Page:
The documentary film “Censored Voices” has recently been screened in Israel, in synchronization with the 48th six-day war anniversary, showcasing testimonies by Israeli soldiers on crimes they conducted during the war in which Israel battled against Egypt, Jordan and Syria, and ended up conquering West Bank, East Jerusalem, Gaza, the Egyptian Sinai Peninsula and the Syrian Golan heights.
The documentary, directed by the Leftist Israeli director, Mor Loushy, unveils tape records by Israeli soldiers, mostly from socialist kibbutz, narrating how they murdered civilians during the war due to military commands.
These tapes were recorded a short period after the war, and were issued two months after in a book called “A Conversation With Warriors;” a collection edited by Avraham Shapira that sold a stunning 120,000 copies in Israel. (The English-language version is called “The Seventh Day.”) Mr. Halevi said its publication “was the moment when part of Israeli society started sobering up from the euphoria.” However, the testimonies part was cut by Israeli military censorship.
Speaking of the documentarry, the Israeli producer Daniel Sivan talks about the soldiers going back home on the seventh day of the war after a “crazy victory.” Instead of feeling victorious, they feel broken.”
The collected testimonies were Shocking; soldiers citing military orders to evacuate Arab civilians, entire villages; to make them refugees and “kill everyone.” The film also narrates executing prisoners in a manner that one fighter likened to the Nazis’ treatment of European Jews.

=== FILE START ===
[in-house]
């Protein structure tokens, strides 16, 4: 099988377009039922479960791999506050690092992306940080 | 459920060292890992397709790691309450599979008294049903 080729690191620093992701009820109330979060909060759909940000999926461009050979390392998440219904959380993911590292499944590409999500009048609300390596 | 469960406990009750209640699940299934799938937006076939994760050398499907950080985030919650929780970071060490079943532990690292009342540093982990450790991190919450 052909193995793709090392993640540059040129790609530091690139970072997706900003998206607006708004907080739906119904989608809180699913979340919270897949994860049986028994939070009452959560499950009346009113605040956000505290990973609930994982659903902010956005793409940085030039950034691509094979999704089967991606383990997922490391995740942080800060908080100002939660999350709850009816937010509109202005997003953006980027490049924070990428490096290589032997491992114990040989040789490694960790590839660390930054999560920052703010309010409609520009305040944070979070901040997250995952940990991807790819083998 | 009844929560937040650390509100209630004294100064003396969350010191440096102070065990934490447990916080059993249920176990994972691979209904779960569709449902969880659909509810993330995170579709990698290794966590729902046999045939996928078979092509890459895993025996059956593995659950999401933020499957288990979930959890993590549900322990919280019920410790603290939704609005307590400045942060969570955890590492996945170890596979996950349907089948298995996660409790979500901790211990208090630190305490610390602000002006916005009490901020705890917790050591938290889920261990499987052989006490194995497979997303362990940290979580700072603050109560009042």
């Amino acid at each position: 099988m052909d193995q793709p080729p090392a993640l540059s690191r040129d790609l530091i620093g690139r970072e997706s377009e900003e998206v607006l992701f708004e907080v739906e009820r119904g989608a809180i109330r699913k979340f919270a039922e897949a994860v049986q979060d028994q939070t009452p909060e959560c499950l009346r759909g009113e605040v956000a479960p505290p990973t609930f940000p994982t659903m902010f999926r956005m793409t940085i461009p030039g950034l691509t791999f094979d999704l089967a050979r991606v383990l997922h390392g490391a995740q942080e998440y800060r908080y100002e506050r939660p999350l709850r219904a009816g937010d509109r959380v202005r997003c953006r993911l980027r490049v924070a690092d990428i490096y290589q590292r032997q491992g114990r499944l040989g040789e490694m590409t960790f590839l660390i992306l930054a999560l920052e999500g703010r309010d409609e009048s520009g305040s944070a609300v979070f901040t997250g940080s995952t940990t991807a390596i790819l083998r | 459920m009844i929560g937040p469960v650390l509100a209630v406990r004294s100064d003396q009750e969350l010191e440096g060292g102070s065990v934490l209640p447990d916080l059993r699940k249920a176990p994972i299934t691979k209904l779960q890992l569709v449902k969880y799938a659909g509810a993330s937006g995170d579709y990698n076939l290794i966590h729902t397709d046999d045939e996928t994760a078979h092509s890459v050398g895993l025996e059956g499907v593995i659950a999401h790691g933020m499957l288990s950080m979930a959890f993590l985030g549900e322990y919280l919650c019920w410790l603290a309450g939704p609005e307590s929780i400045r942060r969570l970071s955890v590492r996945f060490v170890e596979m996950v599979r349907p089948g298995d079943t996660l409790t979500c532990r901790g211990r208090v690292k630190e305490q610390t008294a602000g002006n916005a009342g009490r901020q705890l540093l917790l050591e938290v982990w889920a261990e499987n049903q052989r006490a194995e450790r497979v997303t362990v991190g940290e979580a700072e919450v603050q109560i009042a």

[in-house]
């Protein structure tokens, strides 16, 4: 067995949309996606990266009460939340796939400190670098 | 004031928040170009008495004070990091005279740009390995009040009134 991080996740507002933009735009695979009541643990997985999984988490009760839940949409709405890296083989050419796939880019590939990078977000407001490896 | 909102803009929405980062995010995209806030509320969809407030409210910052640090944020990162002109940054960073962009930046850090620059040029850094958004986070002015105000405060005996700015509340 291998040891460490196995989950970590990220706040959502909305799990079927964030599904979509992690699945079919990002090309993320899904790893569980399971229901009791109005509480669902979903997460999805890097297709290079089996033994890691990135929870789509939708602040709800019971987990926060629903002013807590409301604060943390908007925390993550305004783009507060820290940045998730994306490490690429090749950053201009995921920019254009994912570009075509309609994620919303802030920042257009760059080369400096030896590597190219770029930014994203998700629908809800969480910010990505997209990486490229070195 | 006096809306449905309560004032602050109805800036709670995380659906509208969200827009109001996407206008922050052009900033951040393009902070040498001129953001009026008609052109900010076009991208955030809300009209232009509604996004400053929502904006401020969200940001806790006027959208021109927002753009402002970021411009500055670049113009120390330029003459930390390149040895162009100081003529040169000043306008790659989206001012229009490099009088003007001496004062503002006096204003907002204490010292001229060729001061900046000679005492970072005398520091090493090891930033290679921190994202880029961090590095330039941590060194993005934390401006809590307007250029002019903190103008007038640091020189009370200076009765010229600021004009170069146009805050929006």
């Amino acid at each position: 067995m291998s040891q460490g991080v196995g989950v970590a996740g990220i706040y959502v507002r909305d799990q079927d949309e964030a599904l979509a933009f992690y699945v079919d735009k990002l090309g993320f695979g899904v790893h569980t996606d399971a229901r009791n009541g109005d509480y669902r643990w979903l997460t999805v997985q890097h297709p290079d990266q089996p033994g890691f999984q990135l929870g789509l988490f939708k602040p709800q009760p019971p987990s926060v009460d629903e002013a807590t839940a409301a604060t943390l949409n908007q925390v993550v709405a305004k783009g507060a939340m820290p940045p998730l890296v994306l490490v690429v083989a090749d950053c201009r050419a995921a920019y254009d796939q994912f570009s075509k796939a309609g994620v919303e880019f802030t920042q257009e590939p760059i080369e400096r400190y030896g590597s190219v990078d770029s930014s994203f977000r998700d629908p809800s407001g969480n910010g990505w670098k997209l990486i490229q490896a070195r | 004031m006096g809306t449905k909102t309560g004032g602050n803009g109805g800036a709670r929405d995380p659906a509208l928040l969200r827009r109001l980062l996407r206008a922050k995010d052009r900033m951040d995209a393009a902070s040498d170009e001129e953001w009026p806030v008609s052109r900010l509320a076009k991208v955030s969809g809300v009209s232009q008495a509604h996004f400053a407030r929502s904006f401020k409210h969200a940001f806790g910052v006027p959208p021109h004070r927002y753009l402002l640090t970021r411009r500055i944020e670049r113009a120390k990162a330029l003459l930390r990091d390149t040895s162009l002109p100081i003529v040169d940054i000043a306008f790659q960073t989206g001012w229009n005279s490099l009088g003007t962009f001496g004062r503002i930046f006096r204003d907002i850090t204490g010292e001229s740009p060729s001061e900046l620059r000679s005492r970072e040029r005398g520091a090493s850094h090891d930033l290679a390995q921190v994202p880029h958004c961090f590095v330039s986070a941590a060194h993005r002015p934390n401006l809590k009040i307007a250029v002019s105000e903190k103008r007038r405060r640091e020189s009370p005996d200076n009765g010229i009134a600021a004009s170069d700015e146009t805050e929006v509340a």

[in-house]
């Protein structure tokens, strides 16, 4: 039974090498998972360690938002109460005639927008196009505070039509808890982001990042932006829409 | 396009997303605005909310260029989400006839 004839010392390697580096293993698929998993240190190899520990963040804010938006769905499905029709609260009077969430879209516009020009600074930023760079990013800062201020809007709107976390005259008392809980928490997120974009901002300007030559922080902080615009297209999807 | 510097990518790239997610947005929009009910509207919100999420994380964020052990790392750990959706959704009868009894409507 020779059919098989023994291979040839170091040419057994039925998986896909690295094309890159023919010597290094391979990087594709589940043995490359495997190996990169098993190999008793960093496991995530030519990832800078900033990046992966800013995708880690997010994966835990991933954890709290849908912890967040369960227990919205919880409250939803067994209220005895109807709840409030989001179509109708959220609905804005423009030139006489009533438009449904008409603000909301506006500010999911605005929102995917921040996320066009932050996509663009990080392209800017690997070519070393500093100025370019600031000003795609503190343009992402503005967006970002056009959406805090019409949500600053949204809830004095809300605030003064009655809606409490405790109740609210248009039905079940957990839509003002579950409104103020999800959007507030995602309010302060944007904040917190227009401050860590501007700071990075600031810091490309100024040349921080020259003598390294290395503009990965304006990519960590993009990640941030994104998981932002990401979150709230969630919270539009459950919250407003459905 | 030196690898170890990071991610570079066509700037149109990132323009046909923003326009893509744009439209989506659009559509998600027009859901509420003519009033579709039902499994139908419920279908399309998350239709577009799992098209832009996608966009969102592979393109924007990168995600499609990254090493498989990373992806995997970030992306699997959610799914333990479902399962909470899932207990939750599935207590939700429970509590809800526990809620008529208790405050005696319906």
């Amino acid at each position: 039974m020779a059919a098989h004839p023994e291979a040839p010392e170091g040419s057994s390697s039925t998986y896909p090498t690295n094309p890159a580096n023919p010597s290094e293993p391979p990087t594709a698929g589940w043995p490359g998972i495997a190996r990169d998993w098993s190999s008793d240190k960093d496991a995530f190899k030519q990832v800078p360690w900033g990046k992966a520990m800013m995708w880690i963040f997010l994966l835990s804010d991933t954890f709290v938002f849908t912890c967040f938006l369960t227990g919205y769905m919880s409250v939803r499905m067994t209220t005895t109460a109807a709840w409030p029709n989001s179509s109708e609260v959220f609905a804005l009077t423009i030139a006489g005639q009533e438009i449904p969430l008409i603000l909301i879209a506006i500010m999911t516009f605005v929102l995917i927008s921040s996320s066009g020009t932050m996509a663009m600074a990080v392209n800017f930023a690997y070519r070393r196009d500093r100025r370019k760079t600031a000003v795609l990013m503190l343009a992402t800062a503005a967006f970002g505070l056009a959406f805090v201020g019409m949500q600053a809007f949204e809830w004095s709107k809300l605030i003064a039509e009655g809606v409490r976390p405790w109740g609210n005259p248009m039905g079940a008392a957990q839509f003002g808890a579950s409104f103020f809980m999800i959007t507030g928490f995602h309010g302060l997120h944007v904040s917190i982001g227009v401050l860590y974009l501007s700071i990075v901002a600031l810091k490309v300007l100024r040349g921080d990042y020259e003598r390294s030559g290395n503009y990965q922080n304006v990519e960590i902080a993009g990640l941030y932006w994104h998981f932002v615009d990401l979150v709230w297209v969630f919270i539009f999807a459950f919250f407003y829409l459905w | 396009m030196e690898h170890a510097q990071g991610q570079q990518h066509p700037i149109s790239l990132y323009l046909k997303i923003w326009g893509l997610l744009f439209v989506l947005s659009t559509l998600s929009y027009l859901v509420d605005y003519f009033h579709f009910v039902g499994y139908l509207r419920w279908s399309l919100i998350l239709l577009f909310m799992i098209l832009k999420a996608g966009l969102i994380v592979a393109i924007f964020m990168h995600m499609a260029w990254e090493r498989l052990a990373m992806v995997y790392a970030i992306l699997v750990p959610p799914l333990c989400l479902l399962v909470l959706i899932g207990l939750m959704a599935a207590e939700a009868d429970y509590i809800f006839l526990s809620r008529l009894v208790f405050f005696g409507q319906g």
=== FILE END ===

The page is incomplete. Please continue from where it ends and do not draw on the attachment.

One soldier recalls encountering Arabs on rooftops. “They’re civilians — should I kill them or not?” he asks himself. “I didn’t even think about it. Just kill! Kill everyone you see.” And a third makes it personal: “All of us — Avinoam, Zvika, Yitzhaki — we’re not murderers. In the war, we all became murderers,” the New York Times reported.
As reported by NYT, the director, Ms. Loushy says that “If those voices had been published in 1967, maybe our reality here would be different.” The film portrays the fatal decisions made by Israel, which only worsened the situation and enhanced hatred and war in the region.
The 84-minute film had a budget under $1 million, financed mainly by Israeli and European broadcasters and the American documentary producer Impact Partners. Interspersing the 1967 interviews with archival footage from the war and ABC News’s coverage of it, it does make clear the imminent threat to Israel — and then the stunning turnabout that military historians have long considered a marvel.